Swiss style: the prequel
Die Geburt eines Stils: Der Einfluss des Basler Ausbildungsmodells auf die Schweizer Grafik The Birth of a Style: The Influence of the Basel Education Model on Swiss Graphic DesignWritten by Dorothea Hofmann
Designed by Matthias Hofmann
Triest Verlag, CHF 66.80, €65
It all started with a letter that Dorothea Hofmann sat down to write to Philip B. Meggs, author of A History of Graphic Design in 2001. Hofmann, a graduate of the famous Allgemeine Gewerbeschule Basel and wife of over 60 years to Armin Hofmann, one of its legendary designers and teachers, meant to follow up on an earlier discussion with the design historian. She strongly felt that he held some misconceptions on the origins of the Swiss Style that had to be addressed.
The fact that it took Hofmann three years to write this letter shows her diligence. Her research changed the successive editions of Meggs’s book and left her with a vast amount of material, which she has now assembled in a hefty volume with 400 illustrations.
The book comes with a poster / diagram, a genealogical tree that charts the main protagonists, institutions and periodicals that contributed to the Swiss Graphic Design movement.
In contrast to other design historians, in particular Richard Hollis’s account in Swiss Graphic Design, Hofmann begins her story much earlier. She locates its origins not in Russian, German or Dutch Modernism of the 1920s, but in the specific Swiss context of eighteenth-century social and educational reforms.
She dates the conception as 1762, the opening year of Switzerland’s first Zeichnungsschule, or drawing school, in Basel. These public schools taught geometric and freehand drawing to apprentices of a wide range of crafts as a means to communicate ideas more efficiently. Methodical drawing exercises also played a key role in the curriculum proposed by Swiss school reformer Johann Friedrich Pestalozzi in his seminal work The ABC of Sense Perception in 1803. Hofmann establishes a direct link between his approach and the Bauhaus Vorkurs or foundation course, by comparing spreads from Pestalozzi’s book to works by Josef Albers.
Hofmann argues that the Swiss education model influenced the Bauhaus more than was previously thought. Considering that the Zürich Vorkurs started in 1887, a good 40 years before the Bauhaus, and the fact that many of the Bauhaus masters, notably Johannes Itten who developed the first Bauhaus Vorkurs, were of Swiss origin, she might have a point.
The book goes on to cover the success story of the Swiss Style right up to the 1990s, but its focus stays on the Basel school. Hofmann writes about its methodical curriculum and rota of influential teachers such as Hermann Eidenbenz, Emil Ruder and Wolfgang Weingart, in great detail. Hofmann’s account stays mostly abstract and I found myself wishing for a more vivid description, especially by this contemporary witness.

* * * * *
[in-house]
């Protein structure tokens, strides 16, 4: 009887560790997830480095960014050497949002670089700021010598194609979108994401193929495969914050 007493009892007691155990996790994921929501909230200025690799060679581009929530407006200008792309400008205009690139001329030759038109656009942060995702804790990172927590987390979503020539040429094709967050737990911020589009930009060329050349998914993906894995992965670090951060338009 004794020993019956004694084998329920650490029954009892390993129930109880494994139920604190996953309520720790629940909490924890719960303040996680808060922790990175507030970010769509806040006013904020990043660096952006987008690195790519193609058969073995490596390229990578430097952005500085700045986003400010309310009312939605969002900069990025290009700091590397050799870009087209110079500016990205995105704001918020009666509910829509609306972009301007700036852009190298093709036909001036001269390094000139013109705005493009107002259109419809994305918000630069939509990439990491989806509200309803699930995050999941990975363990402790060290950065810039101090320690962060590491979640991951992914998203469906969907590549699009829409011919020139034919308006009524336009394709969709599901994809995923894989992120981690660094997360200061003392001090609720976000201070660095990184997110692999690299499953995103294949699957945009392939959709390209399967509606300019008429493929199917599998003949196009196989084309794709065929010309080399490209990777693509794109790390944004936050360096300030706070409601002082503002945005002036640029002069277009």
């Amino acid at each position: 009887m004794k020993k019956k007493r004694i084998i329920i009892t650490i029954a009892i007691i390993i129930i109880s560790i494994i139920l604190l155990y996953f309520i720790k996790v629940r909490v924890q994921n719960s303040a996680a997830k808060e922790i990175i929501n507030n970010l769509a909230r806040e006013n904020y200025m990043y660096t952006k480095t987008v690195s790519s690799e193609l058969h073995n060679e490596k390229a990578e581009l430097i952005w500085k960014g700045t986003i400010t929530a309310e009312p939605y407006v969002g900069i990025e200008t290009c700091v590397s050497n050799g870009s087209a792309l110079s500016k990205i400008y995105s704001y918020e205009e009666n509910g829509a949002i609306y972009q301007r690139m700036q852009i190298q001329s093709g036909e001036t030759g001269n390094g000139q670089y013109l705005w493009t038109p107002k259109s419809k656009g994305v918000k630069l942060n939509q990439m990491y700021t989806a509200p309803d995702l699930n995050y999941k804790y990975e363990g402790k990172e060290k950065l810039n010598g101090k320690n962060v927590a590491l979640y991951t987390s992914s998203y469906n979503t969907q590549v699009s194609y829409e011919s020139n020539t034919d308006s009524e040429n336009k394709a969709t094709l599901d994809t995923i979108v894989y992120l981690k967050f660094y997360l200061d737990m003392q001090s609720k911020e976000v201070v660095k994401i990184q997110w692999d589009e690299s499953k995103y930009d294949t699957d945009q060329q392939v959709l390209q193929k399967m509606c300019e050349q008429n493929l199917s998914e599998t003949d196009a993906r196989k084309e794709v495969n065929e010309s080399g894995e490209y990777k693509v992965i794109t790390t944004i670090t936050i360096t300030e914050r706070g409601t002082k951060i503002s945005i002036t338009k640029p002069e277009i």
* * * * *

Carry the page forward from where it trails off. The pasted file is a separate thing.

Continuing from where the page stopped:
There is no doubt that the teaching was inspiring, as not only Swiss graphics, but also Swiss education became an export sensation. According to Hofmann, the quality of the Basel school lay in its emphasis on experimentation. She stresses that, in contrast to the schools in Zürich and later Ulm, it was not dogmatic; its goal was to help students find their individual voice.
Former student Dan Friedman wrote: ‘I had already confronted two very different design sensibilities: the science-based rationalism of Ulm and the art-based, intuitive logic of Basel. Many market-based, pragmatic Americans naively found these different sensibilities to be indistinguishable styles.’ This failure – even by design historians – to differentiate between the two poles of Swiss Style is of great concern to Dorothea Hofmann.
One thing that is conspicuous by its absence is a biography of Hofmann herself. Of the 59 personalities featured in the back, only four are female. I am probably not the only one who would like to hear more about women such as Dorothea, who still remain invisible in the story of Swiss Graphic Design.
Top: Poster inserted into Die Geburt eines Stils (right), designed by Matthias Hofmann. The poster comprehensively links key figures and institutions from the rich history of Swiss graphic design. The poster is printed on both sides of a translucent paper – text one side, images on reverse. Photograph: Ed Park.
Rose Epple, designer, Berlin
First published in Eye no. 95 vol. 24, 2018
Eye is the world’s most beautiful and collectable graphic design journal, published quarterly for professional designers, students and anyone interested in critical, informed writing about graphic design and visual culture. It is available from all good design bookshops and online at the Eye shop, where you can buy subscriptions and single issues. You can see what Eye 95 looks like at Eye Before You Buy on Vimeo.